The underlying cause of different types of hair loss can either be straightforward (bad luck in the genes department) or complex, as is often the case when a person’s lifestyle has played a part.
Stress is often where the trail leads in cases of increased shedding but stress-related hair loss may be prevented in the first place if its triggers are better understood and avoided. As well as the emotional aspect of ‘feeling stressed‘, other issues which can cause strain to bodily functions include dietary imbalances, smoking and – believe it or not – regularly not getting enough sleep.
Poor sleep is in itself a form a stress, with the additional issue of the body not getting enough ‘repair time’. This can set off biological reactions which may have negative outcomes for hair health, ranging from dull, dry hair that is prone to breakage, to thinning hair. With this in mind, an article with tips for getting a good night’s sleep on the science website Futurism makes for some interesting reading.
Eat and sleep better?
The first expert its writer quotes is Professor Richard Wiseman from the UK’s University of Hertfordshire, who thinks we might be able to eat our way to a better night’s sleep. “Research shows that you can easily increase your chances of getting a good night’s sleep by eating a small portion (under 200 calories) of food that is rich in carbohydrates,” he says.
Next, the writer proposes a Wake-Up Light, developed by Philips, which effectively exposes the body to the rhythms of the sun setting and rising. Philips’ research found that participants in a study reported easier rising, plus better mood, productivity, and quality of social interactions. These types of devices have been around for many years and are available in various formats. The Lumie Bodyclock Starter works on the same premise and the manufacturers state that it can also be beneficial for Seasonal Affective Disorder (SAD) – another common reason people may suffer a lack of sleep.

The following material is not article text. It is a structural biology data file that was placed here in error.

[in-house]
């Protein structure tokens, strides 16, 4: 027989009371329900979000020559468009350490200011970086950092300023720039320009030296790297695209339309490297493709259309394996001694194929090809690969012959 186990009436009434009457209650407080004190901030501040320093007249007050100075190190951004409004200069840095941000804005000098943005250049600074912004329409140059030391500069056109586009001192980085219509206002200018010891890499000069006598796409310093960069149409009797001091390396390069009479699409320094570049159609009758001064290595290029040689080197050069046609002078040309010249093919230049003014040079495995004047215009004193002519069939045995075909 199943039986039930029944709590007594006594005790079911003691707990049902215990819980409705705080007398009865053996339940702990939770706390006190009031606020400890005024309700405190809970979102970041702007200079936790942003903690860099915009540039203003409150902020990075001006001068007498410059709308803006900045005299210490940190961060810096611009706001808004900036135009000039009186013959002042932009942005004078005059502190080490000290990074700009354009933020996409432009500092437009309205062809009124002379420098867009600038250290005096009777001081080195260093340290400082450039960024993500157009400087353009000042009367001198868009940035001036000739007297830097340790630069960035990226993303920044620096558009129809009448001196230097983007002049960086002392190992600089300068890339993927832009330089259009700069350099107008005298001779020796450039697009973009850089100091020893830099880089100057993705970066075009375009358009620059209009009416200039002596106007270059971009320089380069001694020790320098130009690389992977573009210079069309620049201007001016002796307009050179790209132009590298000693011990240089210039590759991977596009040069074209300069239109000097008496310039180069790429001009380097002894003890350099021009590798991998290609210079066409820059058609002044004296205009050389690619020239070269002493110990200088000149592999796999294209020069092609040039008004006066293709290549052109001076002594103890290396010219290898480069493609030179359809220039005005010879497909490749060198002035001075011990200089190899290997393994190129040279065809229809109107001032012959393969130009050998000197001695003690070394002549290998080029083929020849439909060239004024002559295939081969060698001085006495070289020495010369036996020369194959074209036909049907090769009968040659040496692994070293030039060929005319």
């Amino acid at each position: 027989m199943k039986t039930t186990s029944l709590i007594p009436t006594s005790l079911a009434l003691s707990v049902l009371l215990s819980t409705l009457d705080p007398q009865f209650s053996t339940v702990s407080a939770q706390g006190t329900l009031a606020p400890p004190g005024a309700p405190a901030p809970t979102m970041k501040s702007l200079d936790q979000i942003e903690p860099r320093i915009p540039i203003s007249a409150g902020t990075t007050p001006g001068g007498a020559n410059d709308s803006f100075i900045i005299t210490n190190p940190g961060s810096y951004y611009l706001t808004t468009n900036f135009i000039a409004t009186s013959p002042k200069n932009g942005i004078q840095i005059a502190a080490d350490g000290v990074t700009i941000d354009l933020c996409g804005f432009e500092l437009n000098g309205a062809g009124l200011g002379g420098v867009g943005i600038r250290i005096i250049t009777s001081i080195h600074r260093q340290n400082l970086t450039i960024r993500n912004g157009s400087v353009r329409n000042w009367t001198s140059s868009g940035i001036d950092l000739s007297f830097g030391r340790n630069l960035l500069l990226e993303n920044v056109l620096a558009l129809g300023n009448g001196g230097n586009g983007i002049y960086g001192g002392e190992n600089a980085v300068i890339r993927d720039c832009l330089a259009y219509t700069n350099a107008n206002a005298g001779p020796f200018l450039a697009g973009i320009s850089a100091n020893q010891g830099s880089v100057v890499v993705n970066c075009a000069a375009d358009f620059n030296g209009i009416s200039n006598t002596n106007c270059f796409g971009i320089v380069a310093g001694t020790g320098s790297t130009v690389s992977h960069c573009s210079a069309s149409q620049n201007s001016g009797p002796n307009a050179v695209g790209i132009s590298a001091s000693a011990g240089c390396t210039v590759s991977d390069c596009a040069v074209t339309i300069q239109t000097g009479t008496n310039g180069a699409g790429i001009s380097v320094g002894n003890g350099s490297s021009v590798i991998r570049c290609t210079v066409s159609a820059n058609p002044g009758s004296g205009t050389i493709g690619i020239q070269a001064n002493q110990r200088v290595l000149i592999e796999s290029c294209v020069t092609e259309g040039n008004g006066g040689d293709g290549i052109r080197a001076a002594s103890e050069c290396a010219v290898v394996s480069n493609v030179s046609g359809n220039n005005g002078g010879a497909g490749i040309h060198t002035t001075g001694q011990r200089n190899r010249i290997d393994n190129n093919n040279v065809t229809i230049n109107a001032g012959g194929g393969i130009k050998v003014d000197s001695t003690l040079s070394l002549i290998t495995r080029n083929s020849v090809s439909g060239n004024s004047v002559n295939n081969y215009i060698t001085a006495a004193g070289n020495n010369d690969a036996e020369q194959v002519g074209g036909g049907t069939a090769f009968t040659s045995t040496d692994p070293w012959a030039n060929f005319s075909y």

Ambient sound, such as white noise from an app, can also be beneficial to light-sleepers, notes the article, as it can stop people waking up at the sound of creaks and other minor noises. A white noise app developed by TMSoft is singled out as a good example for people who want to try this approach, although there are lots of others available.
The Clinical Sleep Research Unit at Loughborough University, meanwhile, proposes a special blend of scents to help put people to sleep. They helped in the creation of a device called the Sensorwake Oria, a £61 olfactory alarm clock which Futurism says can help people fall asleep thanks to a mix of powdered rose, peach, pear, talc and musk.
Finally, better sleep may also be in the offering if you shell out for… a heavy blanket. The article quotes the Journal for Sleep Medicine and Disorders, which states that: “A weighted blanket may aid in reducing insomnia through altered tactile inputs, thus may provide an innovative, non-pharmacological approach and complementary tool to improve sleep quality.”